Religious Freedom Goes to Court
By Alan J. Reinach, Esq.
Our national commitment to religious freedom is undergoing serious scrutiny in both the California Supreme Court and the United States Supreme Court this year. As I write, the Church State Council is filing a friend-of-the-court brief in a case in which doctors refused to provide certain family planning services to a lesbian couple on religious conscience grounds.
Guadalupe Benitez, the woman who was seeking medical services, claims she was misled and defrauded. The doctors claim they fully disclosed what services they could conscientiously provide, and that they would refer if additional services were necessary. No court or jury has yet determined the facts. Instead, Benitez wants to prevent the doctors from presenting any evidence in support of a religious freedom defense.
This approach might make sense in a murder case. A murder suspect who claims that God instructed him to kill a certain individual because of their sin may be able to introduce such evidence in support of an insanity defense, but not in order to gain acquittal. In a civil case, Benitez is asking the California Supreme Court to rule that religious freedom simply doesn’t count. If successful, this approach could have serious implications in a wide variety of claims that could be brought against religious institutions. The Church State Council is urging the court to consider that religious freedom can and must count, and cannot be ruled “out of order” as a defense. The outcome may well determine whether religious freedom continues to have any traction in the California courts.
In February, the United States Supreme Court heard oral arguments in a critically important case, Hein v. Freedom From Religion Foundation. This organization filed a legal challenge to the Bush Administration’s so-called “Faith-based initiative,” arguing that it violates the separation of church and state. Before that case can go to trial, the Supreme Court will rule on a preliminary matter — whether the plaintiffs have the legal right to file the lawsuit in the first place. The Supreme Court ruled 40 years ago that taxpayers can file Establishment Clause challenges when taxpayer funds are used to pay for religion. Now the Court will decide whether this includes challenging executive branch expenditures.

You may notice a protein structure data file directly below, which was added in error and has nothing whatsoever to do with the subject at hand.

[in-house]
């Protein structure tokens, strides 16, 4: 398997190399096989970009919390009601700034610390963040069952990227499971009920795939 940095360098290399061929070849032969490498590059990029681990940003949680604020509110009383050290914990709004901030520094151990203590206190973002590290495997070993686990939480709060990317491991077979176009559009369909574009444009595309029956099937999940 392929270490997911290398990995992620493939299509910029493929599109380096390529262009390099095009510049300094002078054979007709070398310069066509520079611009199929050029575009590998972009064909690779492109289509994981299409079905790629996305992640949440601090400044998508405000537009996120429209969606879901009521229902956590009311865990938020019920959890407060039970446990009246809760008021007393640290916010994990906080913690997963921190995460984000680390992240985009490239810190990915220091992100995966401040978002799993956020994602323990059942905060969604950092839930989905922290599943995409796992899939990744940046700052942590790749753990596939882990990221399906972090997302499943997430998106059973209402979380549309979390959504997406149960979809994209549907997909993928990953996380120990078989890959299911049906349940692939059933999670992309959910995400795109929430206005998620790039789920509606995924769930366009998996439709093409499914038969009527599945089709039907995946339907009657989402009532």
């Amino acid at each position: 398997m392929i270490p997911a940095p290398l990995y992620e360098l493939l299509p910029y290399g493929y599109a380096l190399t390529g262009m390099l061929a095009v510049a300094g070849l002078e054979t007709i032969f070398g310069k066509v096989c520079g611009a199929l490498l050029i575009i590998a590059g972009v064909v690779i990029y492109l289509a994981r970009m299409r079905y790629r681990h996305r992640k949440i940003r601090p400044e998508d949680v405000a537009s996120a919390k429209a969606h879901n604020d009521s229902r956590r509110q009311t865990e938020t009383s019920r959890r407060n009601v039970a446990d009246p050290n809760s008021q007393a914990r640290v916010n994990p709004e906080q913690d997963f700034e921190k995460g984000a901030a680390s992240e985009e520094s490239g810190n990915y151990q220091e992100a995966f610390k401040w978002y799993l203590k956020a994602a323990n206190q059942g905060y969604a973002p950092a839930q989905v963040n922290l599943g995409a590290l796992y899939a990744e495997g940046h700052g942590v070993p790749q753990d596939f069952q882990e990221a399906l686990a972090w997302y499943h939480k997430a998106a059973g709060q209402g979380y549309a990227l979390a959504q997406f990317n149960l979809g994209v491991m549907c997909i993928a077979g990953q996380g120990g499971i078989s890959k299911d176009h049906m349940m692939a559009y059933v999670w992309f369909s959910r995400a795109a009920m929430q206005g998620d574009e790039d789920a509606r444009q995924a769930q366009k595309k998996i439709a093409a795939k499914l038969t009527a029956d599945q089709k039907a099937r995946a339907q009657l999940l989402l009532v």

If taxpayers cannot challenge such expenditures, the Establishment Clause becomes a dead letter. Imagine what a president could authorize if he didn’t have to worry about a constitutional challenge. Why not pay salaries of Muslim clergy, and provide sermons, as they do in Turkey, to insure they don’t become too radical? Or build mosques to build bridges in fighting the war on terror? How about building great monuments of the Ten Commandments in federal buildings throughout the land?
The only way to have a Constitution that means anything is to give citizens the right to enforce its provisions. If the Supreme Court deprives ordinary Americans of the right to challenge the executive branch when it spends money on religious activities, religious freedom will have suffered a devastating blow. Our weekly radio show, Freedom’s Ring, regularly discusses these cases, and stays abreast of current developments. Tune in to our podcasts on the web at www.churchstate.org, and check for local broadcast listings.
There is a theme running through both cases — whether religious freedom will have any leg to stand on in court. Stay tuned, and by all means, keep praying!